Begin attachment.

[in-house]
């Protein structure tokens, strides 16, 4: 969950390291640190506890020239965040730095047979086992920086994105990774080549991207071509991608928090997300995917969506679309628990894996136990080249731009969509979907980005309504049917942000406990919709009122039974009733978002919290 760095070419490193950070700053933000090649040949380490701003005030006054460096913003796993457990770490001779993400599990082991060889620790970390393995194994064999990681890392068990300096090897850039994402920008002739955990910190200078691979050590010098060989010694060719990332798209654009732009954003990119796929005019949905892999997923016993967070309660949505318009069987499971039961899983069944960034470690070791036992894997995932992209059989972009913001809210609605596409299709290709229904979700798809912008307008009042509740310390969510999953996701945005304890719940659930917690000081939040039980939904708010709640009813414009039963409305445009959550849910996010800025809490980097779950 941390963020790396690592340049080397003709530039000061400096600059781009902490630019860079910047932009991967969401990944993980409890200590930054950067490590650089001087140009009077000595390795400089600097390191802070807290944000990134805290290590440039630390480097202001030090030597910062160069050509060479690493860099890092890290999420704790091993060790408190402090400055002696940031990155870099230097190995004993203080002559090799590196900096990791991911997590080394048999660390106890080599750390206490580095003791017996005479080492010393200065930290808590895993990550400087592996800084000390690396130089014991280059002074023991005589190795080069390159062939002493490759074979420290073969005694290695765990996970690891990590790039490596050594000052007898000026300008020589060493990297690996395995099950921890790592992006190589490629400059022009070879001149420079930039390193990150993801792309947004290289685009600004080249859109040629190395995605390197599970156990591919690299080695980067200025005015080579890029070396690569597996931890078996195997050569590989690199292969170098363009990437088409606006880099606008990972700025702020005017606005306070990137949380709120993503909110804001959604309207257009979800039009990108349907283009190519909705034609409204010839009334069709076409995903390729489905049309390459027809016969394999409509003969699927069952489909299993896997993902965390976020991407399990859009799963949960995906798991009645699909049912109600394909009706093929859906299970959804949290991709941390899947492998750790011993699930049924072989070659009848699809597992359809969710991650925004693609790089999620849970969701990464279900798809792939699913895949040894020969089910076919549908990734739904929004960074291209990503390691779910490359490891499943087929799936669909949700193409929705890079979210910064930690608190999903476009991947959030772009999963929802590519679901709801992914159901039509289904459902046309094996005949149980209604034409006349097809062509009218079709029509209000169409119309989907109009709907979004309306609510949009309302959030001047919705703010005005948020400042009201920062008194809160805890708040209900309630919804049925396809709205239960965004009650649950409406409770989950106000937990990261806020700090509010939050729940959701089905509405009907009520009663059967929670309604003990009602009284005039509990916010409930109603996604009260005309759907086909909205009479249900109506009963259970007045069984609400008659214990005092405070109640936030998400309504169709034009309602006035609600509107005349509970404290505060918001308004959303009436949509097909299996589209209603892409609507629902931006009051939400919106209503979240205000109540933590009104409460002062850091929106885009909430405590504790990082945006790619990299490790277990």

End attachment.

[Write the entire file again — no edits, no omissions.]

[in-house]
């Protein structure tokens, strides 16, 4: 969950390291640190506890020239965040730095047979086992920086994105990774080549991207071509991608928090997300995917969506679309628990894996136990080249731009969509979907980005309504049917942000406990919709009122039974009733978002919290 760095070419490193950070700053933000090649040949380490701003005030006054460096913003796993457990770490001779993400599990082991060889620790970390393995194994064999990681890392068990300096090897850039994402920008002739955990910190200078691979050590010098060989010694060719990332798209654009732009954003990119796929005019949905892999997923016993967070309660949505318009069987499971039961899983069944960034470690070791036992894997995932992209059989972009913001809210609605596409299709290709229904979700798809912008307008009042509740310390969510999953996701945005304890719940659930917690000081939040039980939904708010709640009813414009039963409305445009959550849910996010800025809490980097779950 941390963020790396690592340049080397003709530039000061400096600059781009902490630019860079910047932009991967969401990944993980409890200590930054950067490590650089001087140009009077000595390795400089600097390191802070807290944000990134805290290590440039630390480097202001030090030597910062160069050509060479690493860099890092890290999420704790091993060790408190402090400055002696940031990155870099230097190995004993203080002559090799590196900096990791991911997590080394048999660390106890080599750390206490580095003791017996005479080492010393200065930290808590895993990550400087592996800084000390690396130089014991280059002074023991005589190795080069390159062939002493490759074979420290073969005694290695765990996970690891990590790039490596050594000052007898000026300008020589060493990297690996395995099950921890790592992006190589490629400059022009070879001149420079930039390193990150993801792309947004290289685009600004080249859109040629190395995605390197599970156990591919690299080695980067200025005015080579890029070396690569597996931890078996195997050569590989690199292969170098363009990437088409606006880099606008990972700025702020005017606005306070990137949380709120993503909110804001959604309207257009979800039009990108349907283009190519909705034609409204010839009334069709076409995903390729489905049309390459027809016969394999409509003969699927069952489909299993896997993902965390976020991407399990859009799963949960995906798991009645699909049912109600394909009706093929859906299970959804949290991709941390899947492998750790011993699930049924072989070659009848699809597992359809969710991650925004693609790089999620849970969701990464279900798809792939699913895949040894020969089910076919549908990734739904929004960074291209990503390691779910490359490891499943087929799936669909949700193409929705890079979210910064930690608190999903476009991947959030772009999963929802590519679901709801992914159901039509289904459902046309094996005949149980209604034409006349097809062509009218079709029509209000169409119309989907109009709907979004309306609510949009309302959030001047919705703010005005948020400042009201920062008194809160805890708040209900309630919804049925396809709205239960965004009650649950409406409770989950106000937990990261806020700090509010939050729940959701089905509405009907009520009663059967929670309604003990009602009284005039509990916010409930109603996604009260005309759907086909909205009479249900109506009963259970007045069984609400008659214990005092405070109640936030998400309504169709034009309602006035609600509107005349509970404290505060918001308004959303009436949509097909299996589209209603892409609507629902931006009051939400919106209503979240205000109540933590009104409460002062850091929106885009909430405590504790990082945006790619990299490790277990």